The sun unleashed two powerful solar eruptions Jan. 28 in a spectacular double blast caught on camera by a NASA spacecraft.
The twin solar storms occurred in concert and marked an impressive start for the 2011 space weather season.
A still image released by NASA shows a filament — a long magnetic tendril of super-hot plasma — become unstable on the sun's left side (as seen by the SDO spacecraft). As the tendril snapped, it burst into a major solar eruption.
At the same time, a major event occurred on the other side of the sun. A powerful M-1 class flare blasted into space from the right side of the sun, along with a massive explosion of charged solar particles — which scientists call a coronal mass ejections
Scientists measure solar flares according to a class system that includes three tiers. At the top of the list are X-class flares, which are major events that can trigger planetwide radio blackouts and long-lasting radiation storms, NASA officials have said. M-class flares, like the M-1 event observed today, are medium-size storms that can cause brief radio blackouts affecting Earth's polar regions, spurring minor radiation storms, they added.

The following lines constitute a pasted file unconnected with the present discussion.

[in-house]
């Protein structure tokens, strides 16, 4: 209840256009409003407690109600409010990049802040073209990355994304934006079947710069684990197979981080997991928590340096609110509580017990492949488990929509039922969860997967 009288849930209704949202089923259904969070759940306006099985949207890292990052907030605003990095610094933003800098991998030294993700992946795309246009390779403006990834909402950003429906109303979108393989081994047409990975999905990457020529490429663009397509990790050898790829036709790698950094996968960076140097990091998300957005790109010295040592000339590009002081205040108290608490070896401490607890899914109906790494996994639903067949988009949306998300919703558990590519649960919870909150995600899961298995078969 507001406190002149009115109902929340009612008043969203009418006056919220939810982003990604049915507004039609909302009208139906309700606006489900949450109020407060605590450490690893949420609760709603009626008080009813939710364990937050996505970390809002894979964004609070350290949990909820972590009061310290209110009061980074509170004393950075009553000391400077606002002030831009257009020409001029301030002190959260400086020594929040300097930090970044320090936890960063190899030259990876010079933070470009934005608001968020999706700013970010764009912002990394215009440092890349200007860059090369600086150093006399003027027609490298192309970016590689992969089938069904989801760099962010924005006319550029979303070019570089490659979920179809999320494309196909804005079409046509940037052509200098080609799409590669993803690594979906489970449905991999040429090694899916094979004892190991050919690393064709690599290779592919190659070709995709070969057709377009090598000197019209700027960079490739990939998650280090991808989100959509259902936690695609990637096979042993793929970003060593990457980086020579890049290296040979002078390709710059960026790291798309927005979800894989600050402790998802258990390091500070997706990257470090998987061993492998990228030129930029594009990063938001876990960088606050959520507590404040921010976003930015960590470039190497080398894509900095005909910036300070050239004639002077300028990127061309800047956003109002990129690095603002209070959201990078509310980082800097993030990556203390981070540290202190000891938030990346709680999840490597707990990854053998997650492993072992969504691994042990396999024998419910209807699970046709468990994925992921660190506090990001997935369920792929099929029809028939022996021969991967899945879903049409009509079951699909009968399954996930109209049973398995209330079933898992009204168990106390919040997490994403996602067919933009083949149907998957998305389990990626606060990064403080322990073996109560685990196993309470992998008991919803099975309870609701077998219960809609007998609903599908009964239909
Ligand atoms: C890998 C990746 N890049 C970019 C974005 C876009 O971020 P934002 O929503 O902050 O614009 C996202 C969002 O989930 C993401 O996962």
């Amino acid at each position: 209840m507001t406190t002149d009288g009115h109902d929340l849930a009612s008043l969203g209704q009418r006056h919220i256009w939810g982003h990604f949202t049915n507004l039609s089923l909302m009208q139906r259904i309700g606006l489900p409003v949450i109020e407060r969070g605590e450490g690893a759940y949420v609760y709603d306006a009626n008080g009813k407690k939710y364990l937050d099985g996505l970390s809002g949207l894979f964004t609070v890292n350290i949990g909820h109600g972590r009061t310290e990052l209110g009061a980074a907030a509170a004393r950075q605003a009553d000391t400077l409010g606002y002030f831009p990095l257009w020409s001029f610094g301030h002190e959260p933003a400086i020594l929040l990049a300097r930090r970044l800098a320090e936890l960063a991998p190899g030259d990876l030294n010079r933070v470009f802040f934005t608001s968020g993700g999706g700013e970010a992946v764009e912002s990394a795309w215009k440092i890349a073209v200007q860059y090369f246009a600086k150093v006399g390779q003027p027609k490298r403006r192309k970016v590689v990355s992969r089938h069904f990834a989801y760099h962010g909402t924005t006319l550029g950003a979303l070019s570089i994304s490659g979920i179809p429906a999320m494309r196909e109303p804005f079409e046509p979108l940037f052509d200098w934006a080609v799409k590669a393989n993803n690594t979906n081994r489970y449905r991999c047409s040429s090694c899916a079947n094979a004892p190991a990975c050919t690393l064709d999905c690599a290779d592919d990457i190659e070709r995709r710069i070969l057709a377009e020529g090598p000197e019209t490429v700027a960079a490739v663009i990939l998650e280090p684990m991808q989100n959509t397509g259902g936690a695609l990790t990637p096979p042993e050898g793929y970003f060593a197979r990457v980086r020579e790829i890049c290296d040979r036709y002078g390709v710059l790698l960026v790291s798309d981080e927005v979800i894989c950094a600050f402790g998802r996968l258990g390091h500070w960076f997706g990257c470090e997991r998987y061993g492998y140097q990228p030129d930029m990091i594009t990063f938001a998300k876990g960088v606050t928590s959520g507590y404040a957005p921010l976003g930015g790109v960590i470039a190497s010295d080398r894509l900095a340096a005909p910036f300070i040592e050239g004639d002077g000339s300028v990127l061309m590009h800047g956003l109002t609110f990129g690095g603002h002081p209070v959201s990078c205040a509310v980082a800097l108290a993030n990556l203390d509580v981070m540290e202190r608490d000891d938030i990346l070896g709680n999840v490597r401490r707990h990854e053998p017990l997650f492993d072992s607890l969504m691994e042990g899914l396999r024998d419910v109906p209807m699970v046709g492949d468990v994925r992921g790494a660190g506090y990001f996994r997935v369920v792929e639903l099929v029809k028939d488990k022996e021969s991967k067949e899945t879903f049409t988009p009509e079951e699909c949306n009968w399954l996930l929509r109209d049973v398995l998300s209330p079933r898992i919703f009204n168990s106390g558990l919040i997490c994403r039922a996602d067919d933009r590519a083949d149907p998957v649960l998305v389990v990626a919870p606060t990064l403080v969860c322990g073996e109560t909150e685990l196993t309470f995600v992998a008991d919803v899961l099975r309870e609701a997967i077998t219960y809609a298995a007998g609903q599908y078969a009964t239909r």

The third class of solar flares is the C-class. These events are typically small and have few noticeable consequences on Earth, NASA officials have said.
When aimed at Earth, strong solar storms
can damage space-based assets — like satellites and crewed spacecraft — as well as technological infrastructure on Earth, such as communications and power grids.
But none of those effects are expected from today's events, NASA officials said.
"Neither event was headed towards Earth," officials with NASA's SDO mission said in a statement.
The video recorded by the SDO spacecraft covers the period of time between Jan. 26 and Jan. 28. Several other flashes and burst of solar activity are also visible in the active region of the sun's right side, SDO officials said.
This article was reprinted with permission from SPACE.com.